By the way, you may want to do an edit. Pretty sure you meant "make budget cutbacks and shifts" rather than shits:-).

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Did they not have pensions from their employer or employer provided health insurance that they could, carry over into retirement??,

 

We did not, and both of us worked for MegaCorps. Pensions and employer-provided health were long gone when we did early retirement. At best we got COBRA for something like 12-18 months. Even my mother, who initially received retiree health insurance due to being over 65, lost that when her Megacorp changed their retiree benefits. Now she buys a Medicare supplement on her own.

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I'm a pre-65 retiree, having retired just this year. I was quite shocked when my former employer told me just before I retired they were raising the rates for pre-65 retirees to stay with the company health care plan, due to the requirements for calculating premiums under the AFA. In my case, the premium cost to me would have been an increase of about 600% from what I was paying as an employee. My health care insurance would have been about 218% more than my pension. I simply could not afford that. So, I had to go to the exchanges for health insurance. What I wound up with was a policy with a much higher deductible and a higher total out of pocket cost for a much higher monthly premium than my cost as an employee. Since this year my income is very low, with only my pension and a modest investment income, I have been able to get a subsidy through healthcare.gov. Next year, I will begin drawing social security benefits, so my income will go up. My subsidy will decrease, and at the same time, my health care plan premiums are increasing by about 1/3, and the deductible is going up as well. Unless my wife or I come down with a catastrophic illness with extreme medical bills, we would be better off with no insurance in 2016. We won't meet the deductible, and will be paying thousands of dollars in premiums with no assistance from the insurance company, other than reduced fees that are negotiated with the providers. There are no catastrophic health care plans offered for the county where I live, so I am forced into paying a lot for health insurance that is difficult to afford. Otherwise, having no insurance at all invokes paying a fine, and risking the "death panel" decisions for those with no insurance.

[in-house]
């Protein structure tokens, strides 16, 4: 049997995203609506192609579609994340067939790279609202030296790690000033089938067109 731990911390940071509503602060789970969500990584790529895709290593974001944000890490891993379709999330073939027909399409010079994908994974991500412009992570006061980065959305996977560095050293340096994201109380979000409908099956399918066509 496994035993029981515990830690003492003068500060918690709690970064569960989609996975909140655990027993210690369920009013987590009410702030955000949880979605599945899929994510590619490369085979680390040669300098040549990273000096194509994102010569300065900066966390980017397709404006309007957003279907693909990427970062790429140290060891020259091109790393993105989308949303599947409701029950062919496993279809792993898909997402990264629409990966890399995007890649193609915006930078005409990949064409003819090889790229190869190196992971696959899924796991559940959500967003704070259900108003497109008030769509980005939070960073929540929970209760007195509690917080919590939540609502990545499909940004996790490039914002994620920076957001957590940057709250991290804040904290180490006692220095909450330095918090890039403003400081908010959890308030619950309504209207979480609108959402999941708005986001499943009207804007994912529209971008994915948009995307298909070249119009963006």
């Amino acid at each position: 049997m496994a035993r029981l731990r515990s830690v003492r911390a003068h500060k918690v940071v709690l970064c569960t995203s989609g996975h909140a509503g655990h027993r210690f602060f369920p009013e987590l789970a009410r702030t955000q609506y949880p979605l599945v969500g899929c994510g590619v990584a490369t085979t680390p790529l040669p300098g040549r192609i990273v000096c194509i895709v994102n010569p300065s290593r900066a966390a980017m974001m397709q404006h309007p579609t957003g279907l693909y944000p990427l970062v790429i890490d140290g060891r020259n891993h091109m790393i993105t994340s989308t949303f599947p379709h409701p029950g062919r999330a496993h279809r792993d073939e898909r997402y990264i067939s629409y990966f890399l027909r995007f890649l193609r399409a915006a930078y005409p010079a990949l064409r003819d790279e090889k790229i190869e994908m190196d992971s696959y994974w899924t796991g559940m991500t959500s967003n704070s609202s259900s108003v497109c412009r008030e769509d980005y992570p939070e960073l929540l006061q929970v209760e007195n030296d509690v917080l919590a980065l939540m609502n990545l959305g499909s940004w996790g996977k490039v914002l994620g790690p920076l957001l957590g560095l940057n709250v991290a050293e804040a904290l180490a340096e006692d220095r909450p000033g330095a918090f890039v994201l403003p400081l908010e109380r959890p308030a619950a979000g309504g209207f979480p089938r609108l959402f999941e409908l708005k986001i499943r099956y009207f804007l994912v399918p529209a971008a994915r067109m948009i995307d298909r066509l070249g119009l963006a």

I can see how people who are in that pre-65 health care insurance twilight zone are forced back into employment. It could happen to us, too.

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We did not, and both of us worked for MegaCorps. Pensions and employer-provided health were long gone when we did early retirement. At best we got COBRA for something like 12-18 months. Even my mother, who initially received retiree health insurance due to being over 65, lost that when her Megacorp changed their retiree benefits. Now she buys a Medicare supplement on her own.

I understand that but none of that was a result of the ACA.?????

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I'm a pre-65 retiree, having retired just this year. I was quite shocked when my former employer told me just before I retired they were raising the rates for pre-65 retirees to stay with the company health care plan, due to the requirements for calculating premiums under the AFA. In my case, the premium cost to me would have been an increase of about 600% from what I was paying as an employee. My health care insurance would have been about 218% more than my pension. I simply could not afford that. So, I had to go to the exchanges for health insurance. What I wound up with was a policy with a much higher deductible and a higher total out of pocket cost for a much higher monthly premium than my cost as an employee. Since this year my income is very low, with only my pension and a modest investment income, I have been able to get a subsidy through healthcare.gov. Next year, I will begin drawing social security benefits, so my income will go up. My subsidy will decrease, and at the same time, my health care plan premiums are increasing by about 1/3, and the deductible is going up as well. Unless my wife or I come down with a catastrophic illness with extreme medical bills, we would be better off with no insurance in 2016. We won't meet the deductible, and will be paying thousands of dollars in premiums with no assistance from the insurance company, other than reduced fees that are negotiated with the providers. There are no catastrophic health care plans offered for the county where I live, so I am forced into paying a lot for health insurance that is difficult to afford. Otherwise, having no insurance at all invokes paying a fine, and risking the "death panel" decisions for those with no insurance.

 

I can see how people who are in that pre-65 health care insurance twilight zone are forced back into employment. It could happen to us, too.

" Death panel"